rkt88edmo

Then vote it down (5.00 / 1) (#6)
by John Milton on Tue May 15, 2001 at 10:08:39 PM EST

You have the right to vote it down if you don't like the subject. I wasn't going to re-submit this, but there seemed to be some people interested before. It sparked a good debate about whether actors were affected by this. I only chose to take the original down, because it made me look like a bloody loony.

I'm not expecting it to get to the front page. I know there are problems with it, but I'm trying to work on that. I have some more serious topics that I want to post on. I just don't think I should go on to them until I can get this right. This is small, but I would feel very bad if I messed up on a larger issue and turned people away from a genuine cause for concern.

Your comment is helpful, because I debated over whether I should insert my opinion in the article or place it in a comment below.


"When we consider that woman are treated as property, it is degrading to women that we should Treat our children as property to be disposed of as we see fit." -Elizabeth Cady Stanton


[ Parent ]
Here's an idea... (3.00 / 1) (#8)
by weirdling on Tue May 15, 2001 at 10:29:35 PM EST

How about if people took careful data and correlated it with the actual homicide rates. In other words, every time someone says, 'I wish that person were dead' or some such, and correlate it with the number of people that are actually killed by those people. Since just about everybody has said it, we can develop some crude numbers: if even 50% of normal people do this, which I don't think is untoward, then there should be some 120 million homicides over the 80 some-odd years of life, meaning 1.5 million homicides *per year* in the US.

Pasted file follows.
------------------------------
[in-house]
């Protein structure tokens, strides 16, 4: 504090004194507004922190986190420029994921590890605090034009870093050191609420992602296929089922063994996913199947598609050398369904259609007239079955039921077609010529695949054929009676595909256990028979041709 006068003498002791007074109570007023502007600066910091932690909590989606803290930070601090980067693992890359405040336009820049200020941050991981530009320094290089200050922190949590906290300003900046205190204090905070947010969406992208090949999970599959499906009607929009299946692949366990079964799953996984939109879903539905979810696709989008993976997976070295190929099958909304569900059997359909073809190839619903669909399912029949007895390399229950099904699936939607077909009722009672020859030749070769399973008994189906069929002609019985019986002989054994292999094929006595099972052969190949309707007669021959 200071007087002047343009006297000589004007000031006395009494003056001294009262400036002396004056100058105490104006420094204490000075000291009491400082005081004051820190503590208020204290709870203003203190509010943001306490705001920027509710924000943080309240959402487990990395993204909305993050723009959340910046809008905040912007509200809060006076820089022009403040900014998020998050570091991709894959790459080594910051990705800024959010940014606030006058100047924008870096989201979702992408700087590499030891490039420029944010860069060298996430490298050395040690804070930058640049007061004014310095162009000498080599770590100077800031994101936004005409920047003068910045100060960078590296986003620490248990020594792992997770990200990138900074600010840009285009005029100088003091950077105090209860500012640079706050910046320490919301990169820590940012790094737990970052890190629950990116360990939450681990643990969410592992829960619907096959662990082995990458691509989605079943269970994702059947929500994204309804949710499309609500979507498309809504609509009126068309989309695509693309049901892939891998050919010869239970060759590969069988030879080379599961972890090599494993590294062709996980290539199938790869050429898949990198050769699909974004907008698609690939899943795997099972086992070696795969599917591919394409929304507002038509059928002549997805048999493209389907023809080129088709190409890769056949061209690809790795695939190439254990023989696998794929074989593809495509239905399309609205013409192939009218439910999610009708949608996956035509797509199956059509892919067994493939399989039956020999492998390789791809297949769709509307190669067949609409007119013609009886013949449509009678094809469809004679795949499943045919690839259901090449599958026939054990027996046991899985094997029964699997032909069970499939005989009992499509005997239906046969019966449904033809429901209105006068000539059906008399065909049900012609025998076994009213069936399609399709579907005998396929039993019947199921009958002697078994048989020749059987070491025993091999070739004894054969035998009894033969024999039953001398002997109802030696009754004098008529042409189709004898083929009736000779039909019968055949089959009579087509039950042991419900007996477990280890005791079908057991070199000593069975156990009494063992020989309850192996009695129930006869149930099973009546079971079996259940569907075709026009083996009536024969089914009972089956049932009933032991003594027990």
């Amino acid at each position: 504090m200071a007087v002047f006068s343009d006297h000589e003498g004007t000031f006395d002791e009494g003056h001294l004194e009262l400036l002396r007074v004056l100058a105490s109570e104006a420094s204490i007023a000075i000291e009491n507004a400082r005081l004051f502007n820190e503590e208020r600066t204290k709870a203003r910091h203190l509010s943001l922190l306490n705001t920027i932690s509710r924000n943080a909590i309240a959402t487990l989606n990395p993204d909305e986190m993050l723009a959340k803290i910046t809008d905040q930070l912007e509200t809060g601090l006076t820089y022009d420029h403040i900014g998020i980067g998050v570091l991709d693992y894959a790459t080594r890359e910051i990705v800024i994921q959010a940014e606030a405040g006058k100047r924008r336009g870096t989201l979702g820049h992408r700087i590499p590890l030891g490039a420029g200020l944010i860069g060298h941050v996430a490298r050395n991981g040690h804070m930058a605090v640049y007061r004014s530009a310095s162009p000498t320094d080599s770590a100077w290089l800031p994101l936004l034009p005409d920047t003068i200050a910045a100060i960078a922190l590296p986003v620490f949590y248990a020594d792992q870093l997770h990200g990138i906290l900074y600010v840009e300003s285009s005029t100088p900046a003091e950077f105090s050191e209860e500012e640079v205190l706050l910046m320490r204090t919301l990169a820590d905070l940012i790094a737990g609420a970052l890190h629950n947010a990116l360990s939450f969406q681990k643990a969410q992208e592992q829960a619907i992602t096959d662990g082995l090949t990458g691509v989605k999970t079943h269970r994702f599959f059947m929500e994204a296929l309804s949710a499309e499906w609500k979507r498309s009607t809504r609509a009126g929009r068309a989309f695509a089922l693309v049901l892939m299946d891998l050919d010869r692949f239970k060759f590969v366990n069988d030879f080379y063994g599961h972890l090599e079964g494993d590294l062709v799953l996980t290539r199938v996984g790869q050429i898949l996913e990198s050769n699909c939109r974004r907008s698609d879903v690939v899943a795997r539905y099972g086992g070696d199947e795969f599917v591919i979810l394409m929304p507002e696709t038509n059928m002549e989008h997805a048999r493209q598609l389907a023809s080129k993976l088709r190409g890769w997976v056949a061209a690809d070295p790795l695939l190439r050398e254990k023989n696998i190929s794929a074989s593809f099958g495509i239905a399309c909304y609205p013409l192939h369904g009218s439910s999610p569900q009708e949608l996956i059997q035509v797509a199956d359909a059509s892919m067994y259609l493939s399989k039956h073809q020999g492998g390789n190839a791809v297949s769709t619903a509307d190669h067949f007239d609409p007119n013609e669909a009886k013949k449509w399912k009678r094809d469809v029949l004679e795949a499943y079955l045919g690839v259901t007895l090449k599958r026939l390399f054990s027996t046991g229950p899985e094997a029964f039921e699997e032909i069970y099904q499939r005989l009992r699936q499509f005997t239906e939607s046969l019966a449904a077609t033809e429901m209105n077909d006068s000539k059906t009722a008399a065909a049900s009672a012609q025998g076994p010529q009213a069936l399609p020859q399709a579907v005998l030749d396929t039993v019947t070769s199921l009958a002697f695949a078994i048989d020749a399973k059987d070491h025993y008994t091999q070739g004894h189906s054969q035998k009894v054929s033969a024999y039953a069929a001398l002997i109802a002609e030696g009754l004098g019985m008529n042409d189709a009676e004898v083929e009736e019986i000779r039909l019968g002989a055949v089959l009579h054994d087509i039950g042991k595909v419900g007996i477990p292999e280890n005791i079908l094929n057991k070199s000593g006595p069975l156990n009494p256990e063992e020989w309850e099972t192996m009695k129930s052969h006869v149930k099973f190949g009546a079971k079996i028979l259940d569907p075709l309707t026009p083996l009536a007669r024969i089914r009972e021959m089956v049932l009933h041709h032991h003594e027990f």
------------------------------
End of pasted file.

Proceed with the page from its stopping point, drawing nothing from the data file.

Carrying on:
Anyway, it has been demonstrated time and again that there are basically two reasons people kill: anger and pathological behavior. In the case of anger, whatever is the trigger of anger is the root cause, and in the case of pathological behavior, the person is obviously unhinged already.
Of the two, the pathological is far more common. While it is possible that such sites can reduce the barrier to entry, it is just as possible, in my opinion, that reducing this kind of thing can cause an increase in such behavior due to lack of a way to get the anger out.
The same can be said of violent video games. It is possible that the proxy effect of such games helps reduce violent behavior. This idea isn't new; it was felt at the turn of the century that young men should engage in sports such as boxing and football precisely because they could channel energies otherwise used in fighting each other into the rather violent game.
I guess my point is that violence will always be in humanity; it is an artifact of evolution, and we remove it to our peril. However, there are acceptable ways to channel it and control it like every other human trait.

I'm not doing this again; last time no one believed it.
channeling can be good and bad (5.00 / 1) (#9)
by John Milton on Tue May 15, 2001 at 10:38:04 PM EST